It’s Thanksgiving, and your mother-in-law has prepared her signature stuffing recipe. She’s so proud of the dish, but you’re gluten-intolerant. You feel you have two options: Eat the stuffing and suffer all night, or pass it up and feel the low-key rebuke for years to come. But there’s another choice.
We spoke to experts for advice on how to respectfully and assertively share your food preferences and limits with family and friends this holiday season. Whether you’re going to your work holiday party or you’re meeting your partner’s family for the first time, these tips and quick scripts have you covered.
Acknowledge this is tough
If your eating style strays from the group, it may feel impossible to partake in a communal meal without upsetting someone — especially since cooking a special dish or feeding others is how some people show love.
“Food is so much more than just fuel,” said registered dietitian Abby Langer. “It’s family, it’s community, it’s personal. People often see the reluctance to eat something as personally offensive.”
But we don’t have to sacrifice our health or ethics. We can speak up, share a preference, and draw boundaries, even if it might feel scary at first.
According to a licensed clinical social worker Monica Jurado Kelly, anxiety and fear of being a “burden” are normal when approaching this type of request.
“A big thing is diverting from the standard American diet,” she said. “I think that there can be a stigma around different food preferences for lots of different reasons ― for diet culture, it’s a thing that millennials or Gen Z years are doing.”
Licensed therapist Danielle Locklear explained that drawing boundaries can be challenging and scary for people who haven’t done it before.
“Many people have difficulty expressing and advocating for their boundaries across the board, so it would make sense for the same fear to show up with meal boundaries,” she said. “Of course, it’s individual, but often people are worried about the response they’ll get or fear disappointing or upsetting loved ones by asserting their boundaries.”
Find the right time
Hosting an event can be nerve-racking, so experts recommended speaking to the host about any dietary issues as far in advance as possible.
“If you know you want to have that conversation, do it with plenty of time ahead to allow the host to make accommodations,” Jurado Kelly said. “I would recommend doing it in a non-threatening environment, not in front of a bunch of people.”
Consider taking this step to be a sign of respect for your host, who may not be prepared to properly serve you if you share this information at the last minute. This step is also for your well-being, so you can hopefully avoid a tense and awkward holiday party.
“Finding a neutral moment to communicate your boundary in advance of an event allows the other person time and space for their response, but ultimately helps to create a shared expectation,” Locklear said.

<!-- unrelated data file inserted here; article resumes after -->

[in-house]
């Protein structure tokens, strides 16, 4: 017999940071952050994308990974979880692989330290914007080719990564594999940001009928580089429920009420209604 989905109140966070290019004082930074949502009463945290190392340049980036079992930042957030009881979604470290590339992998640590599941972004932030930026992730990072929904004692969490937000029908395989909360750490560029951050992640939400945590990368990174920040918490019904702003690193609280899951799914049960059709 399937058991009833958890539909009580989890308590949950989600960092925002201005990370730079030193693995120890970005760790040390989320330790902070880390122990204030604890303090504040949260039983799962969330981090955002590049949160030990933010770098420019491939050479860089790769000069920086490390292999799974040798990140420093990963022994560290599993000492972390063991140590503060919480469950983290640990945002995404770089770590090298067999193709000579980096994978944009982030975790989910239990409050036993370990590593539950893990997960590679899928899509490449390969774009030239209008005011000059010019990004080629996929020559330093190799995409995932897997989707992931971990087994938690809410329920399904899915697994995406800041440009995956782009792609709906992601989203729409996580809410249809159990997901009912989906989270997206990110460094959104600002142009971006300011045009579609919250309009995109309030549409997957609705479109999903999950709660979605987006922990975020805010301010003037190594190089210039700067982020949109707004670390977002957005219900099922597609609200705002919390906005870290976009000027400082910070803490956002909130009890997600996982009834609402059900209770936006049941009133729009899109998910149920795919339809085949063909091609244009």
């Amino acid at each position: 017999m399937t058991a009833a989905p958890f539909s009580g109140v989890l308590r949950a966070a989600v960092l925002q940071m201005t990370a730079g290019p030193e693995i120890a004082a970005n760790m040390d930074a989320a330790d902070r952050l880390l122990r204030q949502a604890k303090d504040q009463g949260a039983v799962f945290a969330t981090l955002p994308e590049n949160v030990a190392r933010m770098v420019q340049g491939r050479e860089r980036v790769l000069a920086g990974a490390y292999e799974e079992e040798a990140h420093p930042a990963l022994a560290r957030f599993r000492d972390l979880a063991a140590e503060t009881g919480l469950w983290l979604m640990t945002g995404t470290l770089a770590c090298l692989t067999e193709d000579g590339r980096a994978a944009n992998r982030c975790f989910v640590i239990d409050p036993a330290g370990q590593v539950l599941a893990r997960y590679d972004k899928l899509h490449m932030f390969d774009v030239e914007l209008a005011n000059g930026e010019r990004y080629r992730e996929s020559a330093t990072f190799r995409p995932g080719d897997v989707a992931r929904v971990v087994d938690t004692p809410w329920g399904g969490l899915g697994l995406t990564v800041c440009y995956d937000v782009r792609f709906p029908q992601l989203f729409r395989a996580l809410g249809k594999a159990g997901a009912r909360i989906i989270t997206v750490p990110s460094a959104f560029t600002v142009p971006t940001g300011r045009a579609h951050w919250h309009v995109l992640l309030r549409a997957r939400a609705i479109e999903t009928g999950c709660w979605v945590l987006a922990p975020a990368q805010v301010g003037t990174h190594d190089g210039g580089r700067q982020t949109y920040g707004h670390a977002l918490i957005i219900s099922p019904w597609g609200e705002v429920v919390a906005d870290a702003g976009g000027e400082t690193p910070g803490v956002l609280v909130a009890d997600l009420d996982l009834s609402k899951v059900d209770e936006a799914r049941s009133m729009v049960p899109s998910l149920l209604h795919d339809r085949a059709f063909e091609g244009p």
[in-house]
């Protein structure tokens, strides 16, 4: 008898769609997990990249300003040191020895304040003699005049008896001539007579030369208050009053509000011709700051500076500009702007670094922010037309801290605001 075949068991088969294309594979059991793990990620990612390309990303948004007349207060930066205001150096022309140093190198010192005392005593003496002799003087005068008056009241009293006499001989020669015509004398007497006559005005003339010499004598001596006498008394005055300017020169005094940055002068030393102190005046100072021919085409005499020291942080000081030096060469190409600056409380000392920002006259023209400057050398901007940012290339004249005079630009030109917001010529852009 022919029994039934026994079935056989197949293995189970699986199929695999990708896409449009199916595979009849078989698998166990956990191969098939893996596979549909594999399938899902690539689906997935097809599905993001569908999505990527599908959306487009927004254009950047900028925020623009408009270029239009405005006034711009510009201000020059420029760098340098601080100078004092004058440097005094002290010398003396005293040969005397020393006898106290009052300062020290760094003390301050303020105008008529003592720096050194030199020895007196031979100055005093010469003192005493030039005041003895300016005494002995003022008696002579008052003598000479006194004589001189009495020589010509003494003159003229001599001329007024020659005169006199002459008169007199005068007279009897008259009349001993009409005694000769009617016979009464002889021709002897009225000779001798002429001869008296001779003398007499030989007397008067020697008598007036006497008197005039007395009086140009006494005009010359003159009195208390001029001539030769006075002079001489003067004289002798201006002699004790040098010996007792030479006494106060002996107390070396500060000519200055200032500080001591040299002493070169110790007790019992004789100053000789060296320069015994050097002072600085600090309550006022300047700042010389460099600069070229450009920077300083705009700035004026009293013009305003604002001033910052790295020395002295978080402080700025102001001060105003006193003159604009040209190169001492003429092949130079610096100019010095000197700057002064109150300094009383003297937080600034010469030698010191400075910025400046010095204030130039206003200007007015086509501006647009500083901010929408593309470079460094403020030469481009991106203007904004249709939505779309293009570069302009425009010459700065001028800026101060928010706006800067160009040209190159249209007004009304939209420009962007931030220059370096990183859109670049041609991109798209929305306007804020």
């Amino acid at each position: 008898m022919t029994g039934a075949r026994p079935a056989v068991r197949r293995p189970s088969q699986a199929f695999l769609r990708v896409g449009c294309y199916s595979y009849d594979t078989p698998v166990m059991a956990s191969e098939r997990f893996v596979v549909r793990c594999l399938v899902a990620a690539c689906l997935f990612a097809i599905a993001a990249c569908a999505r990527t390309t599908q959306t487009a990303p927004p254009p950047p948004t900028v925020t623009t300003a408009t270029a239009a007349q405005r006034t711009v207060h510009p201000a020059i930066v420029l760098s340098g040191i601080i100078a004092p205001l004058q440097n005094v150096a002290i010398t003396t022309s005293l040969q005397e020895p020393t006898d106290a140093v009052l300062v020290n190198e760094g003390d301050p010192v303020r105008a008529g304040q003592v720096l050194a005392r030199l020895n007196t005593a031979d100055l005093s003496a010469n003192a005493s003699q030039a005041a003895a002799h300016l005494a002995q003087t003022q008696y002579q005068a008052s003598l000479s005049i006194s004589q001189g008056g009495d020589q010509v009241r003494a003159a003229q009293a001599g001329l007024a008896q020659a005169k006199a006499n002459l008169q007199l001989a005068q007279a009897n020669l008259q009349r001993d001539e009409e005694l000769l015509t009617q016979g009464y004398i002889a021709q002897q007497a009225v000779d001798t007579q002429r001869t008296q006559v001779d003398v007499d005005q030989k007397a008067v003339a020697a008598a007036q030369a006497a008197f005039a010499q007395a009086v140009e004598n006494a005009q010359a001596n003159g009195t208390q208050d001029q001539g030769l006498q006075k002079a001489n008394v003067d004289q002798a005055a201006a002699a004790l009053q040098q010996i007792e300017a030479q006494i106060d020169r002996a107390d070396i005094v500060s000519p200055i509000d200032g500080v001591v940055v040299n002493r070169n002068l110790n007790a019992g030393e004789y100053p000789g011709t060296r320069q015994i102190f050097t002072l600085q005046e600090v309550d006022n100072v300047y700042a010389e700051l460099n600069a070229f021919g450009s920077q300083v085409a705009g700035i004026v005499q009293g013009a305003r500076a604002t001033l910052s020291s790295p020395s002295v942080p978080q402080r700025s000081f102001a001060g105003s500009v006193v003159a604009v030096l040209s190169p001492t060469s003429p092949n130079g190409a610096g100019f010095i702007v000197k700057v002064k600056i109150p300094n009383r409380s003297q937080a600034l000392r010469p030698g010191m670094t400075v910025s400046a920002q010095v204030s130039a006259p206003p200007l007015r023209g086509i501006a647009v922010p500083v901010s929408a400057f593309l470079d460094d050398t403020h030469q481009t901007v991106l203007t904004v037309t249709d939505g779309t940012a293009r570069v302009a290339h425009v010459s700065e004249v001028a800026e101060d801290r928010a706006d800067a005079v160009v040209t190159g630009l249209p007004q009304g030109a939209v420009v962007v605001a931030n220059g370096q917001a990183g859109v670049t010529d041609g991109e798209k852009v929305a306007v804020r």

Prepare to encounter resistance
The experts emphasized that you don’t need permission or acceptance from others when making a dietary choice.
“Remember that if a person gets offended that you don’t want to eat something, that’s about them, not you,” Langer said.
Locklear said it’s good to remember that we can still come together and share experiences, even if we aren’t eating the same dishes.
“The good news is, it’s OK for people to feel disappointed ― it’s just another healthy human emotion, and in actuality, you can’t ‘make’ anyone feel one way or the other,” Locklear said.
Be a conscientious host
If you’re hosting a holiday gathering, ask your guests how you can best serve them when you send our invitations.
“It’s a great opportunity not to make assumptions and let guests know that restrictions and preferences are always up for discussion,” Locklear said. “Create a more inclusive event by asking guests in advance about diets, preferences and restrictions.”
And if you do have guests with specific intolerances or eating styles, try to equally and adequately accommodate them so no one feels excluded or, worse, hungry.
“As a host, do not just provide hummus and veggies. Try to make a good-faith effort of providing a main dish for someone vegan or gluten-intolerant, making that available for everyone,” Jurado Kelly said.
Easy prompts to follow
The experts offered some easy sentence starters so you can politely but firmly share your dietary preferences. Use these to feel empowered — and remember, practice makes perfect.
Locklear suggests: “I’m really looking forward to holiday dinner next month. I wanted to let you know that I’m eating vegan, so we have time to plan. I can share some recipes to add to the menu or bring my food.”
By offering help, you take some of the onus off the host.
Jurado Kelly provided a similar conversation starter: “I’ve been doing a lot of work with my doctor and I have found that eating bread or eating gluten really bothers my stomach. I’m wondering if this year there are some alternatives that we can come up with together?”
Remember, you don’t have to explain or justify your decisions to anyone.
Langer suggests simply saying: “I just want to let you know that I can’t eat X. I hope that’s OK.”
“I don’t love the idea of having to provide an explanation why you can’t eat something, especially if it’s a medical reason and it’s nobody’s business,” she said. “But sometimes, it might be necessary to provide additional weight to the request.”
Jurado Kelly reminded us that patience is key.
“Please be kind and gracious with yourself,” she said. “The goal isn’t for perfection. The goal isn’t to perfectly state your boundary, but more of this practice of learning how to state what you need directly.”